Youth Studies Australia
VOLUME 27 NUMBER 1 2008
A new year, a new government, an apology. We are excited that youth is back on the agenda, and the Australian Clearinghouse for Youth Studies hopes to be closely involved in the strengthening of this nation?s commitment to the future of its young people.
We feel it is timely that the original research in these six papers focuses on serious youth issues that are of concern not only to researchers, but also politicians, policy-makers, service providers and the general public:
The bleedin? obvious: Long-term support reconnects at-risk young people
by Alistair Lemmon
Youth Studies Australia, v.27, n.1, pp.9-16.
Youth homelessness 2006
by David MacKenzie & Chris Chamberlain
Youth Studies Australia, v.27, n.1, pp.17-25.
The third national census of homeless school students, conducted in 2006, found that the number of homeless students had decreased since 2001. There were 9,389 homeless students in 2006 compared with 12,227 in 2001. Three groups were over-represented in the homeless population: Indigenous students, young people from single parent and blended families, and teenagers who had been in state care and protection. The number of homeless young people aged 12 to 18 decreased from 26,060 in 2001 to 21,940 in 2006. An increase in early intervention services appears to account for most of the decrease in youth homelessness.
Financial management and young Australian workers
by Nicki Dowling, Lauren Hoiles, Tim Corney & David Clark
Youth Studies Australia, v.27, n.1, pp.26-35.
In two studies of young Australian workers, participants generally displayed positive attitudes towards financial management practices; however, a substantial proportion failed to display positive financial management practices, experienced financial problems and dissatisfaction, and reported low rates of seeking financial assistance, particularly from professional sources. These findings highlight the need to identify the barriers that are impeding the translation of positive financial management attitudes into practice and to increase young workers? awareness of the potential benefits of seeking assistance when they are experiencing financial difficulties.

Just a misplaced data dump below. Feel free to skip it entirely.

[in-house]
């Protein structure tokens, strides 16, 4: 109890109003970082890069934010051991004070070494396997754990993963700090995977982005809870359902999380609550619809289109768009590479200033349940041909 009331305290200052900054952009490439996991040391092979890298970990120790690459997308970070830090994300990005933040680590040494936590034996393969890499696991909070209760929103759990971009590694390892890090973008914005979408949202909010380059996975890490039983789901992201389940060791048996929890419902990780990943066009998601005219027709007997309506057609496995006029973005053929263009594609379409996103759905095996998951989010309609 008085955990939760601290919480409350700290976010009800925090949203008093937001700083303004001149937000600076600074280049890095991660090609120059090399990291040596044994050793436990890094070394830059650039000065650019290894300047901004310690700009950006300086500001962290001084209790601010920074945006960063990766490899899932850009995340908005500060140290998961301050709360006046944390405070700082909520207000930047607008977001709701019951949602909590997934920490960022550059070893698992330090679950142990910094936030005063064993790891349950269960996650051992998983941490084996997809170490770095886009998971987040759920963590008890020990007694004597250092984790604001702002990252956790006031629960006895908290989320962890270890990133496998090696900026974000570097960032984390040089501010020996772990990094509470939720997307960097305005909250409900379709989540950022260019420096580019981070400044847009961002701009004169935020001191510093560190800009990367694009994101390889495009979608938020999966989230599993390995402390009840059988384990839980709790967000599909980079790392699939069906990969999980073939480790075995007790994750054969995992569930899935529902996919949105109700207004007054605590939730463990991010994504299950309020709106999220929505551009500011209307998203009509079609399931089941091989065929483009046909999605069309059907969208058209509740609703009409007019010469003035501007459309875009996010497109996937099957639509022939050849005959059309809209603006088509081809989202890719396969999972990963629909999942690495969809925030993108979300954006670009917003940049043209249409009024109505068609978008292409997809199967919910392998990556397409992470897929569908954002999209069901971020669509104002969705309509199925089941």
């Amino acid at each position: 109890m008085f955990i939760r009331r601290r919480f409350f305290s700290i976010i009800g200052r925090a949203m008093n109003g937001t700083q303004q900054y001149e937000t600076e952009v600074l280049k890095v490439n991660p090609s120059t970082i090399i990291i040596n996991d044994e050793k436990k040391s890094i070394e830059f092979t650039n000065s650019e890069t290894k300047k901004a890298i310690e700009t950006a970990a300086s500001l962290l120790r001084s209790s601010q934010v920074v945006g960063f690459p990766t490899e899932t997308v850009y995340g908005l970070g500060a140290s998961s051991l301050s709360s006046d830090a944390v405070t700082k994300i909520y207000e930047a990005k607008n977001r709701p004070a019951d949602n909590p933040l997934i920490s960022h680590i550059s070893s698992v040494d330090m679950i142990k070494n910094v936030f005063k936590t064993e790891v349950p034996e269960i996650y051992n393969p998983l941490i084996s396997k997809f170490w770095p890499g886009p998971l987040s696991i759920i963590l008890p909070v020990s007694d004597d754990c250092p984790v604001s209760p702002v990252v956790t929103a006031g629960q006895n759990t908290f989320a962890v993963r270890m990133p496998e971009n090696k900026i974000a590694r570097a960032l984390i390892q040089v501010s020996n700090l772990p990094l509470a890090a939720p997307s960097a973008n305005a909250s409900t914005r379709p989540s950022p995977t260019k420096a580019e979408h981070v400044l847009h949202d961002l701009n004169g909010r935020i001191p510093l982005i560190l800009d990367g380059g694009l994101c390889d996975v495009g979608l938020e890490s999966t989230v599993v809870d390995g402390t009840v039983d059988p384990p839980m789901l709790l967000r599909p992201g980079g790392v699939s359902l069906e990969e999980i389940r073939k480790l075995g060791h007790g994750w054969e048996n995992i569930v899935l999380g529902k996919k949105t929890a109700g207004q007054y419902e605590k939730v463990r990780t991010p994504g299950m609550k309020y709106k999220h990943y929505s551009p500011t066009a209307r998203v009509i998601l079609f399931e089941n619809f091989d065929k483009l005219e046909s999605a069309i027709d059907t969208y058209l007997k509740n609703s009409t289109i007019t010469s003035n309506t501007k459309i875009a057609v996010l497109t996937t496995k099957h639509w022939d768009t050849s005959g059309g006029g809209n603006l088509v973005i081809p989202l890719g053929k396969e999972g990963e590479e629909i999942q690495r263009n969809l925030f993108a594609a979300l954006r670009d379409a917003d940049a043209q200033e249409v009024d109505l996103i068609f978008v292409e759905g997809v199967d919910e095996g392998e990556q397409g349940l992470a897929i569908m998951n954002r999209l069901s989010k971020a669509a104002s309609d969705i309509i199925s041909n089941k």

Hanging in there: What makes a difference in the first year of an apprenticeship
by Angela Hill and Leanne Dalley-Trim
Youth Studies Australia, v.27, n.1, pp.36-42.
A 2006 study of apprentices commencing with a Group Training Organisation in an Australian regional centre identified factors that appear to support apprentices in their first year. The research demonstrates that school subject selection and access to work-related experiences while still at school make an important difference to completion of the first year of an apprenticeship. Critically, however, first-year apprentices also require a supportive home life to offset negative work practices in some industry areas.
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The PATS peer support program: Prevention/early intervention for adolescents who have a parent with a mental illness
by John Hargreaves, Lyndal Bond, Matt O'Brien, Danielle Forer and Liz Davies
Youth Studies Australia, v.27, n.1, pp.43-51.
PATS (Paying Attention to Self) is a peer support program for adolescent children of parents with a diagnosed mental illness. The program aims to promote positive mental health, reduce the likelihood of mental health difficulties, increase young people?s coping skills and empower them to meet their own and their families? needs. PATS combines peer support, group work, high levels of youth participation, a wide range of ongoing activities, and opportunities to develop useful life skills with lots of fun along the way. Central to the success of PATS is the belief that programs shaped by young people, for young people, will be attractive to young people.
Playing for the future: The role of sport and recreation in supporting refugee young people to 'settle well' in Australia
by Louise Olliff
Youth Studies Australia, v.27, n.1, pp.52-60.
The Centre for Multicultural Youth Issues (CMYI) held a series of consultations and forums in 2007 to explore the role of sport and recreation in supporting refugee and migrant young people to ?settle well? in Australia. This article presents some of the findings documented in Playing for the future (Olliff 2007), the discussion paper that emerged from those investigations. The potential benefits and problems associated with the use of sport and recreation in this context are discussed and recommendations made for future areas of research.